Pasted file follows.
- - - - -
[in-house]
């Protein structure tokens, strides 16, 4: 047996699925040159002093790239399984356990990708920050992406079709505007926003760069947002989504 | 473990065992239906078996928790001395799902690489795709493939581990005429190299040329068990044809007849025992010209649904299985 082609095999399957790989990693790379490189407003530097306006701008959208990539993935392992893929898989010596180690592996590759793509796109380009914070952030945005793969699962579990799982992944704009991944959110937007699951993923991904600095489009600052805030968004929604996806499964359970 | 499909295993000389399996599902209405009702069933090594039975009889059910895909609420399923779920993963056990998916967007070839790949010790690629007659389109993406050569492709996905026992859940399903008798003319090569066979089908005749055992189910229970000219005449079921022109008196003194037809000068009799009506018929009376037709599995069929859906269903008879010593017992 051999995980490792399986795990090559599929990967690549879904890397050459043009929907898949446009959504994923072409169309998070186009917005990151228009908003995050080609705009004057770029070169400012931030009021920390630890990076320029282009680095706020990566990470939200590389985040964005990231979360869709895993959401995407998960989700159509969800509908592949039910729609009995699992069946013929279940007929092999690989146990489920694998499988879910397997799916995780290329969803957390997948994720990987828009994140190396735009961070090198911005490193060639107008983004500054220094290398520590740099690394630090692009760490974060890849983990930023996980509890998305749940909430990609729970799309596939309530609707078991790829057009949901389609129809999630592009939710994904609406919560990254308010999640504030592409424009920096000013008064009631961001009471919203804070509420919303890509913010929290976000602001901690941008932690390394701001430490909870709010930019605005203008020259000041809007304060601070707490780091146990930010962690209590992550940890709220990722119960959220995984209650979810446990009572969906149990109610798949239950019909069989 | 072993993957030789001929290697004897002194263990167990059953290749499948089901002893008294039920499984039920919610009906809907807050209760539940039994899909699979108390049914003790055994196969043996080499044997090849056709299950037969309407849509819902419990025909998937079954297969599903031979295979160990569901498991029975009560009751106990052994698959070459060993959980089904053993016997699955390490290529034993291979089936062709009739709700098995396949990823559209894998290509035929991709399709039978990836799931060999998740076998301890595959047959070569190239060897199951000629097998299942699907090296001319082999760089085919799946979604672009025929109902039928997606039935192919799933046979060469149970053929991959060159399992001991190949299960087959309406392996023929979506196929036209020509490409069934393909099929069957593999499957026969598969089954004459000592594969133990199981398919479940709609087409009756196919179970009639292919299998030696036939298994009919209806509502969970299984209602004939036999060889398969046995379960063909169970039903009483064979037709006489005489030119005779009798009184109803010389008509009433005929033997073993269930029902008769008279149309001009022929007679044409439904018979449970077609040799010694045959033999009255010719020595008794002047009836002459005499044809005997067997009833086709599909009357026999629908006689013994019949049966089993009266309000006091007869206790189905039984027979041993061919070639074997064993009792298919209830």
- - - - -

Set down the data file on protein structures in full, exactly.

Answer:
[in-house]
């Protein structure tokens, strides 16, 4: 047996699925040159002093790239399984356990990708920050992406079709505007926003760069947002989504 | 473990065992239906078996928790001395799902690489795709493939581990005429190299040329068990044809007849025992010209649904299985 082609095999399957790989990693790379490189407003530097306006701008959208990539993935392992893929898989010596180690592996590759793509796109380009914070952030945005793969699962579990799982992944704009991944959110937007699951993923991904600095489009600052805030968004929604996806499964359970 | 499909295993000389399996599902209405009702069933090594039975009889059910895909609420399923779920993963056990998916967007070839790949010790690629007659389109993406050569492709996905026992859940399903008798003319090569066979089908005749055992189910229970000219005449079921022109008196003194037809000068009799009506018929009376037709599995069929859906269903008879010593017992 051999995980490792399986795990090559599929990967690549879904890397050459043009929907898949446009959504994923072409169309998070186009917005990151228009908003995050080609705009004057770029070169400012931030009021920390630890990076320029282009680095706020990566990470939200590389985040964005990231979360869709895993959401995407998960989700159509969800509908592949039910729609009995699992069946013929279940007929092999690989146990489920694998499988879910397997799916995780290329969803957390997948994720990987828009994140190396735009961070090198911005490193060639107008983004500054220094290398520590740099690394630090692009760490974060890849983990930023996980509890998305749940909430990609729970799309596939309530609707078991790829057009949901389609129809999630592009939710994904609406919560990254308010999640504030592409424009920096000013008064009631961001009471919203804070509420919303890509913010929290976000602001901690941008932690390394701001430490909870709010930019605005203008020259000041809007304060601070707490780091146990930010962690209590992550940890709220990722119960959220995984209650979810446990009572969906149990109610798949239950019909069989 | 072993993957030789001929290697004897002194263990167990059953290749499948089901002893008294039920499984039920919610009906809907807050209760539940039994899909699979108390049914003790055994196969043996080499044997090849056709299950037969309407849509819902419990025909998937079954297969599903031979295979160990569901498991029975009560009751106990052994698959070459060993959980089904053993016997699955390490290529034993291979089936062709009739709700098995396949990823559209894998290509035929991709399709039978990836799931060999998740076998301890595959047959070569190239060897199951000629097998299942699907090296001319082999760089085919799946979604672009025929109902039928997606039935192919799933046979060469149970053929991959060159399992001991190949299960087959309406392996023929979506196929036209020509490409069934393909099929069957593999499957026969598969089954004459000592594969133990199981398919479940709609087409009756196919179970009639292919299998030696036939298994009919209806509502969970299984209602004939036999060889398969046995379960063909169970039903009483064979037709006489005489030119005779009798009184109803010389008509009433005929033997073993269930029902008769008279149309001009022929007679044409439904018979449970077609040799010694045959033999009255010719020595008794002047009836002459005499044809005997067997009833086709599909009357026999629908006689013994019949049966089993009266309000006091007869206790189905039984027979041993061919070639074997064993009792298919209830």